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SYFY WIRE Bad Astronomy

What does a red giant look like up close? REALLY up close?

Pi1 Gruis seen up close and personal.

By Phil Plait
Phil Plait Bad Astronomy Dss Pi1gruis

When you look up at the stars at night, they seem like dimensionless points, just dots in the sky. But that's not really true; they only appear small. The thing is, stars are actually huge — the smallest are still a hundred thousand kilometers across, and the biggest are hundreds of millions in diameter.

The problem here — not to be too obvious — is that they're far away. A star is immense, but the distance to them much vaster. Perspective robs them of apparent bulk, and we see them as sparks of light when trillions of kilometers removed.

… unless you're clever. There are tricks of physics that can allow huge proportions of magnification, the ability to increase the apparent size of remote stars enough to see details on them. No single telescope today can hope for the sort of resolution, but if you can combine their keen eyesight then it is possible to achieve this feat.

And when you point them at a red giant star, what you see is incredible.

The star Pi1 Gruis

That is the star π1 Gruis, which is very roughly 500 light years from Earth. It was once fairly similar to our Sun, though with about 50% more mass, but it's dying. It fused hydrogen into helium stably for billions of years, much as the Sun does now, but that fuel eventually was used up. Complicated processes ensued in its core, and the end result is that the outer layers have expanded and cooled: It's now a red giant, 500 million kilometers in diameter, big enough to reach past the orbit of Mars were you to replace it for the Sun in our solar system.

That's bad for the star, because its ultimate fate nears, but good for us, because it's big enough that even from 5 quadrillion kilometers away we can still see its disk.

This is done by using interferometry. Have you ever sat in a bathtub and wiggled back and forth to makes waves? If you have, you may have noticed that if you time it right you can make a wave that moves away from you just as an earlier wave bounces back toward you, momentarily creating a much larger wave. The crest of one wave adds to the other, creating one twice as big.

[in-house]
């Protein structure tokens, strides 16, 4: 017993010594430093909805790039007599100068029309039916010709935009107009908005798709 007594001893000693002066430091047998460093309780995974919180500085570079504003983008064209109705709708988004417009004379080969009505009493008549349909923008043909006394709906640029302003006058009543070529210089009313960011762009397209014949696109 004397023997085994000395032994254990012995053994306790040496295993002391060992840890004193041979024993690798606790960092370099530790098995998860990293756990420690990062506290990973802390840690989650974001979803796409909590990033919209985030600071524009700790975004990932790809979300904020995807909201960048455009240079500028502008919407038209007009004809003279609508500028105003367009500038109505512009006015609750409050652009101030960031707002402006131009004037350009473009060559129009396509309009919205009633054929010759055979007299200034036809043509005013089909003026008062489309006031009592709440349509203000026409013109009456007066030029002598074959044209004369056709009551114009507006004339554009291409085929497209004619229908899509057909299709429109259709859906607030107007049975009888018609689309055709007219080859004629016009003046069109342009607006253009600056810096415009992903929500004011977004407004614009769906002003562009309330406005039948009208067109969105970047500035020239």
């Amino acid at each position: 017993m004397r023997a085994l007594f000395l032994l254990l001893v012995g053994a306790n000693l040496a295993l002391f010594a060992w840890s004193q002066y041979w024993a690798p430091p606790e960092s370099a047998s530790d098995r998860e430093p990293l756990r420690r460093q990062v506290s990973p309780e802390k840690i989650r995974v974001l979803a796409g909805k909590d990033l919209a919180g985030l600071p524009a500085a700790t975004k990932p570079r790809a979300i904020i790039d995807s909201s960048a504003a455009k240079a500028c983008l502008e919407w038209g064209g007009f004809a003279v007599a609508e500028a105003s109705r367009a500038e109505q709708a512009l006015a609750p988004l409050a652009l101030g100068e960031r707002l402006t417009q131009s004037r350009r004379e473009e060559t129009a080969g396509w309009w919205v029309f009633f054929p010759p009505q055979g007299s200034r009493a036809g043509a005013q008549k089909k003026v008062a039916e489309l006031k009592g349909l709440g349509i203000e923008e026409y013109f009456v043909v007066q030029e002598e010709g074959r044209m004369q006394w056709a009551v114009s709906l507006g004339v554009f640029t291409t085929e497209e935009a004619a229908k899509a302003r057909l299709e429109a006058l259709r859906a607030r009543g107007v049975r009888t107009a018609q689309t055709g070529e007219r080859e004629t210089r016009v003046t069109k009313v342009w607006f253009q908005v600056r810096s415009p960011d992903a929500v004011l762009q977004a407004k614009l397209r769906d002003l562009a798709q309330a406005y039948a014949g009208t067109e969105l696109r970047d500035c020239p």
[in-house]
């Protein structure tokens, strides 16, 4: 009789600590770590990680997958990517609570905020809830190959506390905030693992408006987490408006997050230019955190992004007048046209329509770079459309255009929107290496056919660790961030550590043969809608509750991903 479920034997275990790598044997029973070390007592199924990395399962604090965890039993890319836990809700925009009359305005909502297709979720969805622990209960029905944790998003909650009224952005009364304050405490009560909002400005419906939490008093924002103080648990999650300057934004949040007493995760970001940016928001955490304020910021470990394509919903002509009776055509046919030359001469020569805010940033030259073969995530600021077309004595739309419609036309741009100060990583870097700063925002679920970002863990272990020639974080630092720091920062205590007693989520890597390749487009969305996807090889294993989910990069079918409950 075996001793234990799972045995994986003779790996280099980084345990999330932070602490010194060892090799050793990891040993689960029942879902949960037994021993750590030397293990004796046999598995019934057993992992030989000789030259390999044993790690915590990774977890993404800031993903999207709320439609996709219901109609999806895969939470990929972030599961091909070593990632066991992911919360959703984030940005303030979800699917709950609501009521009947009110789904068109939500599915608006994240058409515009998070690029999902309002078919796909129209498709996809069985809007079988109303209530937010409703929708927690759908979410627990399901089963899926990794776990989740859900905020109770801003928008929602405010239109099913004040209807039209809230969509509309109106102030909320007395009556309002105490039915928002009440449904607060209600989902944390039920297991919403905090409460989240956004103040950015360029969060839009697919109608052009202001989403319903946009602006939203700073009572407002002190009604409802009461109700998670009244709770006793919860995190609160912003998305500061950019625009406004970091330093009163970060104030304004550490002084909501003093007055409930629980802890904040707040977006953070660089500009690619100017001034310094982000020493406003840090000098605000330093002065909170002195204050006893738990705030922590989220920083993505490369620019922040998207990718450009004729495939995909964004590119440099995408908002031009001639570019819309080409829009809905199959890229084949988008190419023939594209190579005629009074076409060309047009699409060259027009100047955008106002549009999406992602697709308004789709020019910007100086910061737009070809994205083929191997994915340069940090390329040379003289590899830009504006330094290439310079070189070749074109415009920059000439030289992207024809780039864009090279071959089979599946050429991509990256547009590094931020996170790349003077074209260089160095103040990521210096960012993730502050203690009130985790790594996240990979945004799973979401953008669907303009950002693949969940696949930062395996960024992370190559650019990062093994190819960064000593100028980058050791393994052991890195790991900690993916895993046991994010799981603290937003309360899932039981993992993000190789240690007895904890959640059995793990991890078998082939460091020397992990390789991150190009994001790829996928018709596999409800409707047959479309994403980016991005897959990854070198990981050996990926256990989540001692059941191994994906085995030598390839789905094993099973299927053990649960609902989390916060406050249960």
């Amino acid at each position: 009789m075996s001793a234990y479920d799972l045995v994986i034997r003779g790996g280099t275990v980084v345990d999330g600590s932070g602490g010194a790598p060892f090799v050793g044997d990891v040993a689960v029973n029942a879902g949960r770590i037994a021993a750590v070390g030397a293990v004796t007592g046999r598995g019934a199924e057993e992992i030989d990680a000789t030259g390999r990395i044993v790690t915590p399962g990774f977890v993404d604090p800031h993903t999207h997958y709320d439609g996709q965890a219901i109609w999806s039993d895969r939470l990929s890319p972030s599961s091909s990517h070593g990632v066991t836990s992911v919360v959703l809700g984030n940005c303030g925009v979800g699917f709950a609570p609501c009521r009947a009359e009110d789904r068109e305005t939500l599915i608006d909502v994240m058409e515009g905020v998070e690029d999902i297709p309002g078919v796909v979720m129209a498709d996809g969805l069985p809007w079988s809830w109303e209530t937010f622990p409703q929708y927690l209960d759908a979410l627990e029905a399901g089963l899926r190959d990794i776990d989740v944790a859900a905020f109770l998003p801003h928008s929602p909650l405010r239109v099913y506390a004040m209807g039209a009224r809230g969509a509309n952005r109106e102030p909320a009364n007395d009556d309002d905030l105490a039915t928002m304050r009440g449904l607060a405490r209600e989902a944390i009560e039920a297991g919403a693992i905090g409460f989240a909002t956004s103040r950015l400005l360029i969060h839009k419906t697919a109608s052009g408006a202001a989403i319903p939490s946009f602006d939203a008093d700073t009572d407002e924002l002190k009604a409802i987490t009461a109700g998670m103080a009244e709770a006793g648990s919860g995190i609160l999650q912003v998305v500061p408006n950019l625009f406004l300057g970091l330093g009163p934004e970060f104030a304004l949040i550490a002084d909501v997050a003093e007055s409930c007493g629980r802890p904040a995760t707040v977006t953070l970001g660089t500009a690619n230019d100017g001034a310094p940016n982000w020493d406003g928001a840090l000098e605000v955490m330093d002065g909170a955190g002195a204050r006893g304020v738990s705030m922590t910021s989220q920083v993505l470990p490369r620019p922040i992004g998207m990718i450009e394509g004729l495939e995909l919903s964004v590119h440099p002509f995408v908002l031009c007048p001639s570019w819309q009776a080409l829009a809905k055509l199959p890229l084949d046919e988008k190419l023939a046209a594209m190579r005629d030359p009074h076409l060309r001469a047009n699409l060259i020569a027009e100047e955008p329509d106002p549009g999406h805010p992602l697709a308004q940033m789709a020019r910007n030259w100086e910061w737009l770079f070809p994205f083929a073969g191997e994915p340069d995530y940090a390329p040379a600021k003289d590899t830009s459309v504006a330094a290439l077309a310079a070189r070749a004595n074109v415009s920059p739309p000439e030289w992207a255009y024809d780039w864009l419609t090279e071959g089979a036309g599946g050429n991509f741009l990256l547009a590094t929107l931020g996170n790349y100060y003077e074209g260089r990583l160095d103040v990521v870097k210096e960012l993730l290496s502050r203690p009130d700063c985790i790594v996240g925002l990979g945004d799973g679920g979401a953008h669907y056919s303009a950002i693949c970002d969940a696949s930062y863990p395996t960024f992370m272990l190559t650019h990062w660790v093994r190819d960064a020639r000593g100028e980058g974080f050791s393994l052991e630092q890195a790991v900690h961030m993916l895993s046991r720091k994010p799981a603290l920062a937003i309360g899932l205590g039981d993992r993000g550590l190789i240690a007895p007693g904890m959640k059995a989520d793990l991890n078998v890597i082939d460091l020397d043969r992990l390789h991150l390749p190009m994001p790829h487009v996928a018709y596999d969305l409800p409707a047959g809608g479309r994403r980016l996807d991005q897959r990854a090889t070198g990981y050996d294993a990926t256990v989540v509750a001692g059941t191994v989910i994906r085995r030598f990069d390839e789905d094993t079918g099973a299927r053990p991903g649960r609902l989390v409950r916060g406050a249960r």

When two waves interact we call this interference; two crests make a much higher crest, two troughs combine to make a deeper trough. We call this constructive interference. If a crest from one wave hits a tough from another, they cancel out. This is destructive interference.

Light is a wave. If you have two telescopes separated by some distance, you can combine the wave information they get from a star in such a way that the waves from the two ‘scopes interfere with each other. This interference is incredibly sensitive to how the waves are emitted from the star, and so it's possible to, in a sense, reverse the process to convert the interference pattern seen into a map of the surface of the star. This technique is called interferometry.

In reality it's extremely difficult to do, but not impossible. The Very Large Telescope is actually 4 very large telescopes, and their light can be combined in exactly this manner, essentially mimicking the ability of a telescope the size the distance between the four. Each individual telescope is 8.2 meters across — huge — but their separation means they act as if they are single telescope 130 meters across!

Large enough to see details on the surface of a red giant 500 light years away, say. This technique has also been used to see the surfaces of Betelgeuse and other stars. Using longer wavelength light and other observatories, interferometry brought us the first image of the region around a black hole, and a very different use of it looks for gravitational waves from colliding black holes.

The actual image of material around the supermassive black hole in the center of the galaxy M87, showing the direction of light polarization coming from that matter. This is due to magnetic fields in the material, which powers much of the emission.

The interferometric image of π1 Gruis has enough resolution to see what's called granulation on its surface. These are the tops of huge plumes of gas inside the star that rise due to their own heat. The part at the surface cools and sinks, only to drop back inside the star, heat up, and rise again. This process is called convection, and it happens in the Sun too though on a far smaller scale. In red giants the convection cells are extremely wide, and can be many tens of millions of kilometers wide, as much as 25% of the diameter of the star itself.

We have a lot of theoretical understanding of how the interiors of stars work, and it's helped by extremely high-resolution images of the Sun. But the physics going on inside a star depends on its mass, age, chemical composition, and more. Being able to actually see what's happening on the surface of another star, especially one in such an advanced stage of its life, is critical. How else can we know if our theories are correct if we don't have observational data to back them up?

And what is the ultimate fate of π1 Gruis? It's currently blowing out a wind of material from its surface. Eventually it will lose all its outer layers, briefly become a planetary nebula and shine for a few thousand years before the gas dissipates, then all that will be left is its core, now a white dwarf, exposed to space. Eventually, over billions years more, that will cool so much it will turn black, and that will pretty much be that.

In the meantime, though, there's much it can teach us about the end stages of a Sun-like star. I'm glad we're smart enough to be able to learn from it.